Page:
If you’ve ever opened a fresh, official build of Blender, you may be familiar with that button at the top-middle of the window that says “Blender Render”. You probably only know this button because it’s the button that you switch to “Cycles”. But why do we switch it to Cycles? What’s the “Blender Render” all about?
Also known as “blender internal” (or BI), this is Blender’s original render engine with source code dating back to the early 90’s. It’s a hodge-podge of new(ish) and old render technology crammed together that includes ray-tracing, subsurface scattering, glossy reflections, and even a primitive global illumination feature.
In general, it’s a very fast render engine for most of its features and it excels with non-photo-realistic (NPR) rendering. But it suffers substantially with photo-realism. BI was forged in a time when realism could only be achieved through illusion; with tricks and hacks to fake reality’s characteristics.
But you likely haven’t heard much mention of Blender Internal, if any, in recent years. And depending on when you discovered Blender, you may have never used it before. The reason for BI’s diminished spot light?
As of 2011 Blender has a new-fangled, cutting-edge renderer called Cycles. It’s a tremendous leap forward in terms of realistic rendering, with full-fledged global illumination and physically accurate calculations.
You might be asking, “Why is it a separate engine and not an upgrade to Blender Internal?” Well, sometimes it’s easier to start from scratch than to modify an existing thing. BI has been through years of development with lots of features and upgrades tacked on. Over time this made it increasingly difficult to continue its development and thus Brecht decided to write a new engine from scratch.
It’s proved to be wildly popular and has quickly become Blender’s premier render engine. Cycles has garnered notable respect from the computer graphics industry. In fact, other 3D software developers have even ported it to other applications, like Cinema 4D and Rhino.
So why keep both engines around?
I’ll answer that question with another question: Since when is having options a bad thing?
The reality is BI and Cycles do things differently enough that they’re not really competing. Rather they’re two tools that are both [still] powerful in their own respects.
When Blender Render is a good choice:
- Fast Renders: If you ever need a basic render quickly, BI should be your first option. By “basic render” I mean simply lights + materials. As a scanline renderer, sample noise is mostly a non-issue. Where Cycles is a progressively refining engine and noise is always a factor.
- NPR: In short, BI is a great option for any kind of non-photorealistic rendering. This can mean motion graphics, cartoony animations, and information visualizations among others situations.
- Texture Painting: Both Cycles and BI offer texture painting features with some key differences. BI’s texture painting in-viewport has, in my opinion, a better interface for painting multiple types of textures at the same time, called “Texture Slots”. Cycles only allows for one texture to be painted at a time.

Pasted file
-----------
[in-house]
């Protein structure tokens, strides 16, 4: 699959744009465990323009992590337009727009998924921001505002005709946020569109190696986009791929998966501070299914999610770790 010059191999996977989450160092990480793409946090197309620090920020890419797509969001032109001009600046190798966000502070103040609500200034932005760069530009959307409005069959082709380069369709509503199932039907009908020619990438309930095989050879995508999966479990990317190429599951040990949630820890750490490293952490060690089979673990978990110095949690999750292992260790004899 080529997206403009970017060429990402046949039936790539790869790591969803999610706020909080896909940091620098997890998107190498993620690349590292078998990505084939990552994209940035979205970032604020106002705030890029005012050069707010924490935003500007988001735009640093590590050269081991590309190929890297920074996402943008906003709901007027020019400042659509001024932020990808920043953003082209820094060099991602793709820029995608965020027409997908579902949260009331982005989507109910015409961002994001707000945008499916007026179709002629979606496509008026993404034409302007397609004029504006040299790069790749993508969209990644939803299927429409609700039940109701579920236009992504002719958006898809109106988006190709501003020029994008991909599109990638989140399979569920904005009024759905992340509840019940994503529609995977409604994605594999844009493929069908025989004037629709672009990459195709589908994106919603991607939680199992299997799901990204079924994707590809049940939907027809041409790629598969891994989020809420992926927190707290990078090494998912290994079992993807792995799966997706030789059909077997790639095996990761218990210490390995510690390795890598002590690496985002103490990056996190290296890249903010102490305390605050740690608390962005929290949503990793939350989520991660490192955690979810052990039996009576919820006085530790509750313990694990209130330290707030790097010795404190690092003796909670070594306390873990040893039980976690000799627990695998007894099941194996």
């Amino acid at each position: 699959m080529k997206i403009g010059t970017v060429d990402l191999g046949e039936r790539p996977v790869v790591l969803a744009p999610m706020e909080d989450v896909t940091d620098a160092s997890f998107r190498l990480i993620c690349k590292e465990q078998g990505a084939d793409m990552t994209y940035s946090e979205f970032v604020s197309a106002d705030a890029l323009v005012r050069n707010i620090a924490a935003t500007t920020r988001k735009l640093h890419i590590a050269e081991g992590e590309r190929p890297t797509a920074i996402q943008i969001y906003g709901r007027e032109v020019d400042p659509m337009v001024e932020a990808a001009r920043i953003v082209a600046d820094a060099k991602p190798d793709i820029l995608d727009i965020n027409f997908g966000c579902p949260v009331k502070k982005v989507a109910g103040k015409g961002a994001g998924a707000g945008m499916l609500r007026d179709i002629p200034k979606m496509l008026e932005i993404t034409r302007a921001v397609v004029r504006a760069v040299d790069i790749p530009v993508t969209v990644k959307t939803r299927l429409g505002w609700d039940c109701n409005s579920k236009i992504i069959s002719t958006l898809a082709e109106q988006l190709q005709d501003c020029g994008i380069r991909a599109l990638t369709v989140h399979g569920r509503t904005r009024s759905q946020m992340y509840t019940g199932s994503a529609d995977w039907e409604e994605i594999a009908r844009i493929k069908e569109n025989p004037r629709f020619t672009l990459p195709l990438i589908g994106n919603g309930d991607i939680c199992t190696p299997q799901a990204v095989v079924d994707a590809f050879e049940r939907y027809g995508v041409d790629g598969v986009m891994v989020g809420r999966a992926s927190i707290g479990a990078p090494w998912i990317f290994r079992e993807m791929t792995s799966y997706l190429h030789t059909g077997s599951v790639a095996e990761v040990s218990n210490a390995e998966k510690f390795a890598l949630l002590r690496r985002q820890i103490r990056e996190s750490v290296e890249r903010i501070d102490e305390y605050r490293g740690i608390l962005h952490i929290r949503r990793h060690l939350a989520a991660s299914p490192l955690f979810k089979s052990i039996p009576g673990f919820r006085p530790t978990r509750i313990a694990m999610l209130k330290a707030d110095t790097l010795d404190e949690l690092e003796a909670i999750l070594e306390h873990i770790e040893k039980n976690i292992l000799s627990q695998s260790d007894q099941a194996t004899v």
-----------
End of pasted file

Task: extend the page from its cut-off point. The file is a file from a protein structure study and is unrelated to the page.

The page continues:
- Texture Baking Speed: Common texture baking types like ambient occlusion and geometry normals bake faster with BI than Cycles.
When Cycles is a good choice:
- Realism, realism, realism: Without question, Cycles is the best choice for realistic rendering. And since it’s built on physically-based principles, it’s very easy to use from an artistic standpoint. To even attempt realism with non physically-based scanline renders, like BI, artists must engage in a seemingly never-ending game of tricks and parameter-experimenting.
Think of it this way: Cycles’ default settings are essentially photo-realistic out of the box – I know they’re not 100% perfect, but to the majority of human eyes, it’s pretty darn close. Then as you progress and commonly want to optimize your render, you have the option to tweak your settings for the sake of speed, usually at the cost of physical accuracy.
Then you have BI where default settings are far from realistic and you have to add and tweak new parameters to have any hope of getting a decently realistic result.
- GPU-acceleration: Even though Cycles’ development results in faster and faster rendering speeds over time, it’s biggest negative is still that general render times are long. Because hey, emulating reality’s complex system of light is kinda hard!
However, to combat this, Cycles’ offers GPU acceleration that can drastically reduce render times. If you can afford an expensive graphics card, your Cycles engines can fly. This is especially cool when viewport rendering for realtime lighting and material creation.
Don’t let the number of bullets fool you – More in the list doesn’t mean better and fewer doesn’t mean worse. Cycles’ ability to spearhead realistic rendering is an enormous benefit. But hopefully you can also see that BI isn’t an old geezer to ignore. Each of Blender’s engine’s has its uses and you will be a better artist if you know how to use them both.
Even though the Blender Developer Fund no longer supports further development of the Blender Internal engine, development continues through the Blender NPR / BEER project. Follow the link to find out more and consider donating!